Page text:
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NMSU University Museum talk to highlight Hopi art and culture

The New Mexico State University Museum will present a free public artist talk by the lead adviser for ?Itaa Katsi: Our Life,? the museum?s current exhibition of Hopi art, at 6 p.m. Thursday, May 5. Light refreshments will be served at 5:30 p.m.

Two colorful root sculptures with faces and feathers.
Spencer Nutima?s ?Salako Taka and Salako Mana,? is currently on display as part of the NMSU University Museum?s exhibition of Hopi art. This pendant cottonwood root sculpture is embedded with Hopi symbols of precipitation, such as macaw feathers, as well as painted feathers, dragonflies and bird tracks. Nutima will speak at the University Museum at 6 p.m. Thursday, May 5. (Courtesy photo)

The speaker, Spencer Nutima, is from Old Oraibi, a Hopi village in northeastern Arizona. Nutima has been integral to the incorporation of the Hopi language into the interpretative labels in the current University Museum show.

?His review of the exhibition text ensures that Hopi beliefs and life ways are accurately reflected,? said Michelle J. Lanteri, lead curator of ?Itaa Katsi: Our Life.? ?Nutima also selected the title of the exhibition and gave critical feedback on the themes and displays in the show.?

A Hopi artist himself, Nutima is known for his old-style katsina dolls (katsin tihu) and cottonwood root sculptures, which he has carved since the late 1940?s. His work is currently displayed as part of the ?Itaa Katsi: Our Life? exhibition.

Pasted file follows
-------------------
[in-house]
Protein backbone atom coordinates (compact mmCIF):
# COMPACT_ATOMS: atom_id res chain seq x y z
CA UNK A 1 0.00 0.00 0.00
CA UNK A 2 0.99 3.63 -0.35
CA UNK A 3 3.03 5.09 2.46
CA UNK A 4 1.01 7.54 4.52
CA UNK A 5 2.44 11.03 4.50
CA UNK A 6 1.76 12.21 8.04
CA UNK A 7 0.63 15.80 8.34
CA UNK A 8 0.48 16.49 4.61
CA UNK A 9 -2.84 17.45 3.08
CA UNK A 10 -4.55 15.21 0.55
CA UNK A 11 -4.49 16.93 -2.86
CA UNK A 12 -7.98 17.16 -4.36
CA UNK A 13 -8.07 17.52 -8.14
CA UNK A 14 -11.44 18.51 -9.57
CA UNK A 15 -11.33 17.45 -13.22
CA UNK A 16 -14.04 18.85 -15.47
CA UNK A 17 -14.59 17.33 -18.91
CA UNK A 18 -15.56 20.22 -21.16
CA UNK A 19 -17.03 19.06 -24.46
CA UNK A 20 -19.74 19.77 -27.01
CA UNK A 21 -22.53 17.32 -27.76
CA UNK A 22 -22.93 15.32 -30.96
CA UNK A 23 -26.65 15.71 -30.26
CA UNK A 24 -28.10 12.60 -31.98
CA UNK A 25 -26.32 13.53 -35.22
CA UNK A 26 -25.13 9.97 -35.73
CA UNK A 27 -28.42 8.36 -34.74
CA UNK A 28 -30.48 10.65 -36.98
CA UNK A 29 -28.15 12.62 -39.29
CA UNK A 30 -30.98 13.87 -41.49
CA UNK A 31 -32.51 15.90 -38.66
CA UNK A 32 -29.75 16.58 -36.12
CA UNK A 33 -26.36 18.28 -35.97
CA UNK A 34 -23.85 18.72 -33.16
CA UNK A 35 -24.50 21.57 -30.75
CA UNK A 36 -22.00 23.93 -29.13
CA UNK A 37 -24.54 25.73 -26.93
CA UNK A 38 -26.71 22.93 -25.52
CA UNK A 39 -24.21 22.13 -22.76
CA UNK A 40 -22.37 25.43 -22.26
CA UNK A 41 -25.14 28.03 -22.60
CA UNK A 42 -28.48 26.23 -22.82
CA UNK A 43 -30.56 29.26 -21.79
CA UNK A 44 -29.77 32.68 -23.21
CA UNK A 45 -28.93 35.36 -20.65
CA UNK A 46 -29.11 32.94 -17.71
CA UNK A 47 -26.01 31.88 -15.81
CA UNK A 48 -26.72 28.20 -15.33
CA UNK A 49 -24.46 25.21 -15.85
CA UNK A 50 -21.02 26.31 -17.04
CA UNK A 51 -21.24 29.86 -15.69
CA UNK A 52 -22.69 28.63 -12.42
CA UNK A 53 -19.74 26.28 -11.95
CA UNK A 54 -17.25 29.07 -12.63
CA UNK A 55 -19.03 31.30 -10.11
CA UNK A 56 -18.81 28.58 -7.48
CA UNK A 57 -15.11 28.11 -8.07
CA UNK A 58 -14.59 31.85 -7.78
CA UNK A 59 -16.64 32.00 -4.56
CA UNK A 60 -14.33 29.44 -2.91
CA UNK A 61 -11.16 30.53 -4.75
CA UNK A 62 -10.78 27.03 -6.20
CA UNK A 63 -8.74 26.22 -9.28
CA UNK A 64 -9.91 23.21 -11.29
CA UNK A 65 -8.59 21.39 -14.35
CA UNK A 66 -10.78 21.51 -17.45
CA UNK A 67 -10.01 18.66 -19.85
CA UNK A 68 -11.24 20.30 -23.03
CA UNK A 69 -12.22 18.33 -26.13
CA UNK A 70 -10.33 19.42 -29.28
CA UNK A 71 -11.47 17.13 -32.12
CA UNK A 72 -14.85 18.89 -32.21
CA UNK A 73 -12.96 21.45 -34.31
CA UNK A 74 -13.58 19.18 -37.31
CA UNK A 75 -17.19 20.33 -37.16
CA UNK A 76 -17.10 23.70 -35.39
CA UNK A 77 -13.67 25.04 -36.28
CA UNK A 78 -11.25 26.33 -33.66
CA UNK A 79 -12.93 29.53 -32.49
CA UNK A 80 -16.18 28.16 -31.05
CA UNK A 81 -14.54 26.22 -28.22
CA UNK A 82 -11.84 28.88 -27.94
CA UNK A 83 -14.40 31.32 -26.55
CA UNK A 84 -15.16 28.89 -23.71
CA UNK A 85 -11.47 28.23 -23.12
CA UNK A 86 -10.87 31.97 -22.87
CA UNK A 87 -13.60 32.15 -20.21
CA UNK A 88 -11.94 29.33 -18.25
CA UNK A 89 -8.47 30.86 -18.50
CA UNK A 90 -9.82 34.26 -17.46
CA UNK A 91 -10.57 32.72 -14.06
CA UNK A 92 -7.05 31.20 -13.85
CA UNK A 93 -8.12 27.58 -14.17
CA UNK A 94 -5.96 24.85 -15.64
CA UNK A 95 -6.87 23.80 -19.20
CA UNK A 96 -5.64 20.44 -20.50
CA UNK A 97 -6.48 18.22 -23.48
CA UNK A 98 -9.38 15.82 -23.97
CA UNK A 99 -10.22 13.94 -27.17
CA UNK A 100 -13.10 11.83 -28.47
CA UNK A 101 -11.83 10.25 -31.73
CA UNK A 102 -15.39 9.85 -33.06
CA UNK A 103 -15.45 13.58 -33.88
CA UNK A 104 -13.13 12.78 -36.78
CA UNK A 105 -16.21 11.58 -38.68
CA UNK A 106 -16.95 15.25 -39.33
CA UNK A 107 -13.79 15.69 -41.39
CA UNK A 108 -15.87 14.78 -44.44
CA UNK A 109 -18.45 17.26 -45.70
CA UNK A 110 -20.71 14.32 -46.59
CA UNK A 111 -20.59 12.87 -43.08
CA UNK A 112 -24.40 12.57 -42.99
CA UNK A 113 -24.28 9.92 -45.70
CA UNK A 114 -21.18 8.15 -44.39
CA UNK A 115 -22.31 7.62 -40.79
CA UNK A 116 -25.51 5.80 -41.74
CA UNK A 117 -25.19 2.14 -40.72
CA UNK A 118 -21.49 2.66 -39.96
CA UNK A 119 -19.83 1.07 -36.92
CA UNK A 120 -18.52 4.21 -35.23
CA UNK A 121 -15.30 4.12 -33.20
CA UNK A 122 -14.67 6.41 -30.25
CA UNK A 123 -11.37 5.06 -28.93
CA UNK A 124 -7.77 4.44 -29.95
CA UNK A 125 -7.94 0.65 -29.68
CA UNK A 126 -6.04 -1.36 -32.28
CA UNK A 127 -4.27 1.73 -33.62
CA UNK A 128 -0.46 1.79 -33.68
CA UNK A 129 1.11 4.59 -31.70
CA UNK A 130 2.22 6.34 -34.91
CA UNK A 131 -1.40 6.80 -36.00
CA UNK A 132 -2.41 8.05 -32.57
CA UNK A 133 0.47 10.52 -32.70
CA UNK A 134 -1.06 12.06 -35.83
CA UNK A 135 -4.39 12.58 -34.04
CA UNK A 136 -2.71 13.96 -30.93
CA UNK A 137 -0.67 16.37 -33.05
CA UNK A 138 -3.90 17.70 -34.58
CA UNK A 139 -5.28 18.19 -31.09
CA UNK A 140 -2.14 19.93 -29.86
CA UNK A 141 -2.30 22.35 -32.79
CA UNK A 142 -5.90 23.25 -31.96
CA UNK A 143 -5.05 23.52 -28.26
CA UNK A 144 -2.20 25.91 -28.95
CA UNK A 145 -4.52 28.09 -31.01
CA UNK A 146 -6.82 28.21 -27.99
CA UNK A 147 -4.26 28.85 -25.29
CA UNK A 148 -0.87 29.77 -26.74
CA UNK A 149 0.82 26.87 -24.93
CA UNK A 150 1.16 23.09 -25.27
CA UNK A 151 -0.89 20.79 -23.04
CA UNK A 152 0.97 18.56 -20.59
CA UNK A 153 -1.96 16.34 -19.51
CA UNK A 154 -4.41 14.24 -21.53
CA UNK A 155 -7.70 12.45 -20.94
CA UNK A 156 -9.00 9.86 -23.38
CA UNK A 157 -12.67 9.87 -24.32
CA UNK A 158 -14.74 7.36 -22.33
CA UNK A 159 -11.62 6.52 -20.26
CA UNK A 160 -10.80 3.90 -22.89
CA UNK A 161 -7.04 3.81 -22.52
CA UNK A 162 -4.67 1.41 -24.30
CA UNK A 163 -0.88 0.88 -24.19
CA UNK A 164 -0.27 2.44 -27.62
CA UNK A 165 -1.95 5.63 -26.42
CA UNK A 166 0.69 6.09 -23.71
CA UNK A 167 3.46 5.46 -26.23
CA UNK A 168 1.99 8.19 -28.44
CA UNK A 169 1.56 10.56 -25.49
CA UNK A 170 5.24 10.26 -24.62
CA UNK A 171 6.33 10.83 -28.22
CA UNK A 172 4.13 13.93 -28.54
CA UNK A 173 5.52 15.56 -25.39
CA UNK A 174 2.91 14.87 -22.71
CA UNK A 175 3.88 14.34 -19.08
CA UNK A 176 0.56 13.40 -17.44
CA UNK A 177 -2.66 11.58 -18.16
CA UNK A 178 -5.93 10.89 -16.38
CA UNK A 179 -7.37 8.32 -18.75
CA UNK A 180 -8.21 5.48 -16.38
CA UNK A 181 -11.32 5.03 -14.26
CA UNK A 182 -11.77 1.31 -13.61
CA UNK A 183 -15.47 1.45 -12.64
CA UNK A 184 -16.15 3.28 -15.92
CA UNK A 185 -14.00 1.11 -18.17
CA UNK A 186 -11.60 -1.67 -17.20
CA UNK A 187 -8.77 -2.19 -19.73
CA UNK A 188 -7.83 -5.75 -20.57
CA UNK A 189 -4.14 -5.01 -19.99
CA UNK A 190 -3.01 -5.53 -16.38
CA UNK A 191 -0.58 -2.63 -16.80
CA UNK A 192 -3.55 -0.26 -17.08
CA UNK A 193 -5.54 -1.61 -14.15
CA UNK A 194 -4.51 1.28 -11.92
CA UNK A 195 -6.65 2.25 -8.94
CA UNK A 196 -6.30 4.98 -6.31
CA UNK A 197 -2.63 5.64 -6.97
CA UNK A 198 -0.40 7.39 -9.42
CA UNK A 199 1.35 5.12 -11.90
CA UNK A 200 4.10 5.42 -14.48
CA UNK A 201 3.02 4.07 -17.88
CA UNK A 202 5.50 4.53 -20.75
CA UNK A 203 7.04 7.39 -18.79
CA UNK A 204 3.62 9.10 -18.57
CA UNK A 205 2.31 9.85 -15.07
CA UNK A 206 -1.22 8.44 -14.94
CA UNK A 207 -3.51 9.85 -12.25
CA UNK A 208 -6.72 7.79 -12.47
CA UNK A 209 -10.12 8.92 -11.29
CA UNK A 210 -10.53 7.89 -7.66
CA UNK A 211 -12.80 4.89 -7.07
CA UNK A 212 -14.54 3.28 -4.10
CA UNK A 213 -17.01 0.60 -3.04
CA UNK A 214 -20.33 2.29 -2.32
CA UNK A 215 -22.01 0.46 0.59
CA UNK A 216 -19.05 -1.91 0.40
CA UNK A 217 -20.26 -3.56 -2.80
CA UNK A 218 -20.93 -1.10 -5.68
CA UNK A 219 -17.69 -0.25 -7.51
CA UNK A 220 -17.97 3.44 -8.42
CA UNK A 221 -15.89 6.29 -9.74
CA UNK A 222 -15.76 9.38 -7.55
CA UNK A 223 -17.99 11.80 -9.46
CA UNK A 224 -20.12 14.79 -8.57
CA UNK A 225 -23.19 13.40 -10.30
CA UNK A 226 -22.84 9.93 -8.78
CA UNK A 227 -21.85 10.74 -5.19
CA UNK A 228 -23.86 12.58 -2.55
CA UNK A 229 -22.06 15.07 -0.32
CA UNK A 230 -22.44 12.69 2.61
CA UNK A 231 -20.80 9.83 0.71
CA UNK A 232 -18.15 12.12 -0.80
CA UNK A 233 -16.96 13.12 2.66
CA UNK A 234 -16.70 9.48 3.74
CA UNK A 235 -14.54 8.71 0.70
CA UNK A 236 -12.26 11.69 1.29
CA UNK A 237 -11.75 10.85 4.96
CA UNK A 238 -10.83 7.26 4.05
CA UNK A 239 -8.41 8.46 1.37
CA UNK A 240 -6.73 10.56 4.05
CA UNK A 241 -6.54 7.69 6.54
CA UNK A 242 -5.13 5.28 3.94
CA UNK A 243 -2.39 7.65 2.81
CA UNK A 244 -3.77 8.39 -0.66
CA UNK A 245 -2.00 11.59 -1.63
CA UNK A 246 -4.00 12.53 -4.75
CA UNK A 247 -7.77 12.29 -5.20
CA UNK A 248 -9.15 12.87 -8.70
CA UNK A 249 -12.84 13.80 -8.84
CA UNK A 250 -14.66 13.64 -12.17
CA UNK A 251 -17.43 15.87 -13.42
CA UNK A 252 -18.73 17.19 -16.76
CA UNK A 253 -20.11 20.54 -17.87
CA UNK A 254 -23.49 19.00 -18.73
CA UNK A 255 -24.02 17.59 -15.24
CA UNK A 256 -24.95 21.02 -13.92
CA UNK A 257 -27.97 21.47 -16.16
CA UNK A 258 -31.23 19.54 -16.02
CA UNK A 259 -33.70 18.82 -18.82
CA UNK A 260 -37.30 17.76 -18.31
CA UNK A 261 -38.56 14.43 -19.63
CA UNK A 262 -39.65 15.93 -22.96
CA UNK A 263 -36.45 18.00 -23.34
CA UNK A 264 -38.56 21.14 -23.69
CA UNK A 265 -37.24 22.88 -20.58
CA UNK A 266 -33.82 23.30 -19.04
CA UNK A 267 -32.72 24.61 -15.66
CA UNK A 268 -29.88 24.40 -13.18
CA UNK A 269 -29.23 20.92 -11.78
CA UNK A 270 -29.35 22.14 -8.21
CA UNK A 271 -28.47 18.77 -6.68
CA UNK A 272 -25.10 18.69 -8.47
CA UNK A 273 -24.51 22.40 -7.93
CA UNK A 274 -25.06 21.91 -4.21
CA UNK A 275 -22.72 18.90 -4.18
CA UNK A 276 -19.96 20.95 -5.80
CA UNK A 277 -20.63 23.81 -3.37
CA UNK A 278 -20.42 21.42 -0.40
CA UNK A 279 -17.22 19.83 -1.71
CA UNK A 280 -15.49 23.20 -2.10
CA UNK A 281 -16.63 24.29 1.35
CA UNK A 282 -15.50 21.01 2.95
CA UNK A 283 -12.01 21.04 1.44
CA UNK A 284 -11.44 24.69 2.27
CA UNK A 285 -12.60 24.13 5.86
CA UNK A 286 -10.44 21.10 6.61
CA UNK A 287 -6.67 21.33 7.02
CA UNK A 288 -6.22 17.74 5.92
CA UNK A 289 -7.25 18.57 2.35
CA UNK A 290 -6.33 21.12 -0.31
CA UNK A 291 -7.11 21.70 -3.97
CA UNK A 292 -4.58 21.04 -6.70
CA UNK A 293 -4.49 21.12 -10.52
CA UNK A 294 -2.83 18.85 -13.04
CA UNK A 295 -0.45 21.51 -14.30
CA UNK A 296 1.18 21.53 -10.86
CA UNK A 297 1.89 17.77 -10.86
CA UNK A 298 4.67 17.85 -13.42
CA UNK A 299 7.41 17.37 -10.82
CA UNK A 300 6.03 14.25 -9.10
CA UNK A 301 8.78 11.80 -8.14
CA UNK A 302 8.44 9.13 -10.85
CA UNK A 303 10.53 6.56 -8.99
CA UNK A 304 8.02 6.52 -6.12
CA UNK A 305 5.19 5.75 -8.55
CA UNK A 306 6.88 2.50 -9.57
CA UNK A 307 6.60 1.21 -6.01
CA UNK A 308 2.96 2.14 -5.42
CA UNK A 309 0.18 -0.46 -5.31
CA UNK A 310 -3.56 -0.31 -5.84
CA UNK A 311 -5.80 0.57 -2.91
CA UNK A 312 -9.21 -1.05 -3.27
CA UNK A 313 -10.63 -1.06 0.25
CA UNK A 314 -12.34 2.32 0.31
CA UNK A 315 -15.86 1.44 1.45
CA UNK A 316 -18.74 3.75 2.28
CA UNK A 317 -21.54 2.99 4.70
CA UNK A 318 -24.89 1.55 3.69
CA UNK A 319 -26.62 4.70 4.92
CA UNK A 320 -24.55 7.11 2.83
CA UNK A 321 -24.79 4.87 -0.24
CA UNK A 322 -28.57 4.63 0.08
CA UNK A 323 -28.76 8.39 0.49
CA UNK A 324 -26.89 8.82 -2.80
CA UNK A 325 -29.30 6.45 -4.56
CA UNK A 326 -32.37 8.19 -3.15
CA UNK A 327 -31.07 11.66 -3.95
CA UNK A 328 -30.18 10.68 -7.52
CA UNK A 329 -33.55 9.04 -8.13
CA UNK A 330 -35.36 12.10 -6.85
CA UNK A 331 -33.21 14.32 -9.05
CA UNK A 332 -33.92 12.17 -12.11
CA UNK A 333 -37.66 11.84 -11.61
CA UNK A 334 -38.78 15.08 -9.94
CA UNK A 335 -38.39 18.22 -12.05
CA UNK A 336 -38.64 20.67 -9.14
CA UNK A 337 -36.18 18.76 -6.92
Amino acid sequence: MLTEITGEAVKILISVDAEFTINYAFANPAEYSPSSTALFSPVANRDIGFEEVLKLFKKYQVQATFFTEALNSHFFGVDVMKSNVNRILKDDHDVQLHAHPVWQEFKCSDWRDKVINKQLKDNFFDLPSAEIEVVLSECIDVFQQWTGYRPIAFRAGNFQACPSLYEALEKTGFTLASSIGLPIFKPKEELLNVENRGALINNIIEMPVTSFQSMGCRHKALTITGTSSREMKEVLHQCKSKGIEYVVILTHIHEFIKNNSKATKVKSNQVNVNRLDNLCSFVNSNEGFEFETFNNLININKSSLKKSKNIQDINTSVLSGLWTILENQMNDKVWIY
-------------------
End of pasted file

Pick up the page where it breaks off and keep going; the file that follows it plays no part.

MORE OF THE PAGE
?Nutima?s works evoke his impressive expertise and talent for making art in a multitude of media,? Lanteri said. ?His talk will be a very special opportunity for audiences to hear his perspective on how Hopi culture is visually and materially embodied in particular artworks.?

Nutima learned the art of katsina dolls from his grandfather and uncles. The late Chief Wilson Tawaquaptewa, of Old Oraibi, was also a strong influence on Nutima. Like Tawaquaptewa, some of Nutima?s old-style katsina dolls are imagined figures ? this style of doll is inspired by the spirits of the Hopi ancestors and is not a literal representation of these beings, Lanteri explained.

For more information on the NMSU University Museum and its free, community-wide events, visit http://univmuseum.nmsu.edu/.